coupling signal current from the output terminal of the input stage to a second input terminal of the loading network responsive to a gain control signal, thereby causing the gain of the amplifier to vary; and
coupling signal current from the output terminal of the input stage to a third input terminal of the loading network responsive to a second gain control signal.
22. A method according to claim 20 further including driving the first and second cascode transistors differentially, thereby conserving power supply headroom.
23. An amplifier comprising:
an input stage for generating an intermediate signal responsive to an input signal, the input stage having an output terminal for transmitting the intermediate signal;
a loading network for providing an output signal to a load, the loading network having a first input terminal for receiving signal current and a second input terminal for receiving signal current;
a first cascode transistor coupled between the first input terminal of the loading network and the output terminal of the input stage for coupling signal current from the input stage to the loading network responsive to a base control signal; and
a second cascode transistor coupled between the second input terminal of the loading network and the output terminal of the input stage for coupling signal current from the input stage to the loading network responsive to a gain control signal;
wherein the loading network includes:
a first parallel resonant circuit coupled between a power supply terminal and the first input terminal; and
a second parallel resonant circuit coupled between the first and second input terminals.
24. An amplifier according to claim 7 wherein the differential signal generator is constructed to generate the gain control signal and the base control signal such that only one of the cascode transistors is turned on at a time.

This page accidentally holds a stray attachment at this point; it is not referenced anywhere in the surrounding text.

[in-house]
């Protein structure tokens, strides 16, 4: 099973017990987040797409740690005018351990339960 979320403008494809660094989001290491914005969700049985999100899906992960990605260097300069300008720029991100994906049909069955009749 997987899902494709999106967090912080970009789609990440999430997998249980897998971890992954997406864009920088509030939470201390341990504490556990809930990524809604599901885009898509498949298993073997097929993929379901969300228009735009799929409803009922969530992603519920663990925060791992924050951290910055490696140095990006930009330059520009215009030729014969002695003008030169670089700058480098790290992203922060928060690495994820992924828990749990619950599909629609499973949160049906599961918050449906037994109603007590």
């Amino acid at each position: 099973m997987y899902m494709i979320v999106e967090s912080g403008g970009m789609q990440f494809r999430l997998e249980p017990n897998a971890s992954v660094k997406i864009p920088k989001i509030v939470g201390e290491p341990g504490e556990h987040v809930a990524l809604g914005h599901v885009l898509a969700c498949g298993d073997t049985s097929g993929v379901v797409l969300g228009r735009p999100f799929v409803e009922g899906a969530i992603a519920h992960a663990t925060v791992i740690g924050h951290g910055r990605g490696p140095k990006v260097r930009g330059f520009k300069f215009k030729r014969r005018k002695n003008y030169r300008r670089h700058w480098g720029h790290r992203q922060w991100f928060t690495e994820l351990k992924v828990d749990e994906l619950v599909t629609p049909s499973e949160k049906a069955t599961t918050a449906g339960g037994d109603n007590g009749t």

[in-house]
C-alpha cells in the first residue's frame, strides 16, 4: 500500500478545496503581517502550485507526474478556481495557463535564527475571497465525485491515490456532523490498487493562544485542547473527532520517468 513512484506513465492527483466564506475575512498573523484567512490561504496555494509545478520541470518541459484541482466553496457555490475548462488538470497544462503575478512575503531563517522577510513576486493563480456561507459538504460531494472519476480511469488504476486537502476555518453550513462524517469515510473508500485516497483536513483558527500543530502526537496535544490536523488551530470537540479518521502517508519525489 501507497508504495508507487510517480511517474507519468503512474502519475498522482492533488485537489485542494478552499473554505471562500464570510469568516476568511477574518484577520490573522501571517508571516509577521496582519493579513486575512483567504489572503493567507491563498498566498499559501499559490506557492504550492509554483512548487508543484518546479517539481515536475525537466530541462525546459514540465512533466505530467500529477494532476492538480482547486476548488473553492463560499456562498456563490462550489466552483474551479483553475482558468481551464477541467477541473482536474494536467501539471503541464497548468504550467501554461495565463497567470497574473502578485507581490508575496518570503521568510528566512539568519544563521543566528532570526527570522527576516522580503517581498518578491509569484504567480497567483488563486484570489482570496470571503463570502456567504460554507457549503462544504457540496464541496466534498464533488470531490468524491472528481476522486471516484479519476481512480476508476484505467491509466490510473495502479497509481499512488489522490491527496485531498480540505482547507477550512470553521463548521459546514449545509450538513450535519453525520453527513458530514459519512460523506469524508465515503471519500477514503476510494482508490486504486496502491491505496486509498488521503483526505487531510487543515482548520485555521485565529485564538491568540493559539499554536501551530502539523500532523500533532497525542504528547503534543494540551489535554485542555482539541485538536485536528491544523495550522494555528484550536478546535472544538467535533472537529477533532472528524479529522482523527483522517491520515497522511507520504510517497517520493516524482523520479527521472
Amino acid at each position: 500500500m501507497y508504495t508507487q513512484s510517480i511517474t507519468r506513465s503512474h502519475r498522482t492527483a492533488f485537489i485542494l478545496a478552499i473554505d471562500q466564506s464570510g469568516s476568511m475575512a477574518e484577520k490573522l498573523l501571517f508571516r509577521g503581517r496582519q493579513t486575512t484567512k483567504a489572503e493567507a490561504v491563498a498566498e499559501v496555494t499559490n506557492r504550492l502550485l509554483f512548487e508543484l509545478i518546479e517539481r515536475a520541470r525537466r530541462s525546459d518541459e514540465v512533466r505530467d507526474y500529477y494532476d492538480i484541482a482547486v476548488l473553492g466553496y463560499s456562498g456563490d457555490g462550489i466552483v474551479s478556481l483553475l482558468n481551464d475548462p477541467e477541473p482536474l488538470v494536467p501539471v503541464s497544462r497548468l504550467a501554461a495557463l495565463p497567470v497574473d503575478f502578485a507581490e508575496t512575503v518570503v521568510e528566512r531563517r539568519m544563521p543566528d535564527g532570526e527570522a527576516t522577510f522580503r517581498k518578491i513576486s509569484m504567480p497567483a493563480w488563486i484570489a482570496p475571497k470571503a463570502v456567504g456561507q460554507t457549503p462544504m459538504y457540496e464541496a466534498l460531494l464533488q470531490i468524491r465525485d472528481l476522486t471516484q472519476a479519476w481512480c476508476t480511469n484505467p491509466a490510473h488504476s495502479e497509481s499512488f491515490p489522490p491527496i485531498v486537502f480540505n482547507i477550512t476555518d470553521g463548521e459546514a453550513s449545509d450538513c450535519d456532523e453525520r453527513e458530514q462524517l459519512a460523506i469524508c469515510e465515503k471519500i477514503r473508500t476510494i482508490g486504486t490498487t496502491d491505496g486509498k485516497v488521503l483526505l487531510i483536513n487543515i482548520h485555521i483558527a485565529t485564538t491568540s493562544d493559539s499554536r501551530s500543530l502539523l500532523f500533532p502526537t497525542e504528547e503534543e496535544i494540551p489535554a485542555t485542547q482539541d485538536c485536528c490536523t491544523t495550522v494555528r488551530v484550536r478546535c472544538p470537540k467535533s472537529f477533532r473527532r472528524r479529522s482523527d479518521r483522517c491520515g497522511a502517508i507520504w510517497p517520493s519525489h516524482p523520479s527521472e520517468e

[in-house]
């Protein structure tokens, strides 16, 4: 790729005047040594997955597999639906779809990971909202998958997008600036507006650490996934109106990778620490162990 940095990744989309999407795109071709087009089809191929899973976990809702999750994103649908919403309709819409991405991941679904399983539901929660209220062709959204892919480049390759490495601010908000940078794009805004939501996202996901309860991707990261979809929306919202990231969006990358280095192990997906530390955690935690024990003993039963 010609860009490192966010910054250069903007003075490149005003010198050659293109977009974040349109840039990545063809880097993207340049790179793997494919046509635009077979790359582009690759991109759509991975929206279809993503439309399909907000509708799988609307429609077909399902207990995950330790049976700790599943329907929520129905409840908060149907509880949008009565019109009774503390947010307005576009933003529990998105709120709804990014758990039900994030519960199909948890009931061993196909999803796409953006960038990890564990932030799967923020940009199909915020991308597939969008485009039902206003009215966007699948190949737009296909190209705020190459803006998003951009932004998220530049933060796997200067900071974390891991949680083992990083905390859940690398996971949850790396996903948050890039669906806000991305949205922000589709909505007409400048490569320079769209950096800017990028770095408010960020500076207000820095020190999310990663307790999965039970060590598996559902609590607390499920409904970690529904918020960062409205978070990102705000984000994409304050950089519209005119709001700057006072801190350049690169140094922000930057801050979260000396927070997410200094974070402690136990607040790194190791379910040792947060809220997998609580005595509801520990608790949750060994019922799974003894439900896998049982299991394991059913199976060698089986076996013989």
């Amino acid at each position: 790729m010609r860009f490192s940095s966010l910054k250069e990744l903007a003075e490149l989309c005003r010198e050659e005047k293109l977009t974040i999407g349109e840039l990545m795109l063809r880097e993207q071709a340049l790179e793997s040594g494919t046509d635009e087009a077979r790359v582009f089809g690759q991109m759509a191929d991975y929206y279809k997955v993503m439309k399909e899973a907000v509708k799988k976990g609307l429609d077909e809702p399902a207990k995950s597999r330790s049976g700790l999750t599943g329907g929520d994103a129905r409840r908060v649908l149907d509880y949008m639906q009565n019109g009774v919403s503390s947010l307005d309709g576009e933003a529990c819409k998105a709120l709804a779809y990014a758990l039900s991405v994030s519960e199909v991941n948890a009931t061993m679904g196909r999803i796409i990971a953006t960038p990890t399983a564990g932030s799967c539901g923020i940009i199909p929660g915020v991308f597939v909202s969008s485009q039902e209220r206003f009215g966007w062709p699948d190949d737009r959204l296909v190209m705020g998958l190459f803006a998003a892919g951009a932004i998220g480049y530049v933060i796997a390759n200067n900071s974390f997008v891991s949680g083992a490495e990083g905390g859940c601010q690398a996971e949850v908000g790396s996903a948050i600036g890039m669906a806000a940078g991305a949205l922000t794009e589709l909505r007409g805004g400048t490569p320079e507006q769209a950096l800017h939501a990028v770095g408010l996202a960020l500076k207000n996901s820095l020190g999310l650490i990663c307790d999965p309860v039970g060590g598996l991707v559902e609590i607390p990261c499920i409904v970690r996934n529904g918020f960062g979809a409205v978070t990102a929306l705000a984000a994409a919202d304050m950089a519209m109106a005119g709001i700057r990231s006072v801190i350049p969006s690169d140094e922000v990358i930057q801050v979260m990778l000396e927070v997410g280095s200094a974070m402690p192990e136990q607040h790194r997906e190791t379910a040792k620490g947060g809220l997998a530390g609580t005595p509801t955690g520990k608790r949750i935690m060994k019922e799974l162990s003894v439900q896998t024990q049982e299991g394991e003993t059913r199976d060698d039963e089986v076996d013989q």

25. An amplifier according to claim 9 wherein at least one of the cascode transistors has a different emitter area than the other cascode transistors.
26. A method according to claim 19 wherein:
coupling signal current from the output terminal of the input stage to a second input terminal of the loading network responsive to a first gain control signal includes controlling a second cascode transistor coupled between the second input terminal of the loading network and the output terminal of the input stage responsive to the first gain control signal; and
coupling signal current from the output terminal of the input stage to a third input terminal of the loading network responsive to a second gain control signal includes controlling a third cascode transistor coupled between the third input terminal of the loading network and the output terminal of the input stage responsive to the second gain control signal.
27. A method according to claim 26 further including turning on only one of the first, second and third cascode transistors at a time.
Description
BACKGROUND OF THE INVENTION

1. Field of the Invention

This invention relates generally to cascode amplifiers, and more particularly to a cascode amplifier that controls gain by switching signal current to different nodes in a loading network.

2. Description of the Related Art

Cascode amplifiers are commonly used as low noise amplifiers (LNAs) because they provide high output resistance, good voltage gain, and improved reverse isolation over a single transistor amplifier. FIG. 1 is a schematic diagram of a basic cascode amplifier implemented with bipolar junction transistors (BJTs). The circuit of FIG. 1 includes a first transistor Q1 arranged in a common emitter configuration, and a second transistor Q2 arranged in a common base (also referred to herein as a cascode) configuration. The basic cascode amplifier can also be implemented with metal oxide semiconductor (MOS) transistors, in which case the first transistor is arranged in a common source configuration, and the cascode transistor is arranged in a common gate configuration.

To provide electronic gain control, a second cascode transistor can be used to divert signal current from the first cascode transistor, thereby changing the gain of the amplifier. This technique is sometimes referred to as either a "bypass" technique, because the signal current flowing through the second cascode transistor bypasses the first cascode transistor, or as a "current robbing" technique because the second cascode transistor "steals" signal current from the first.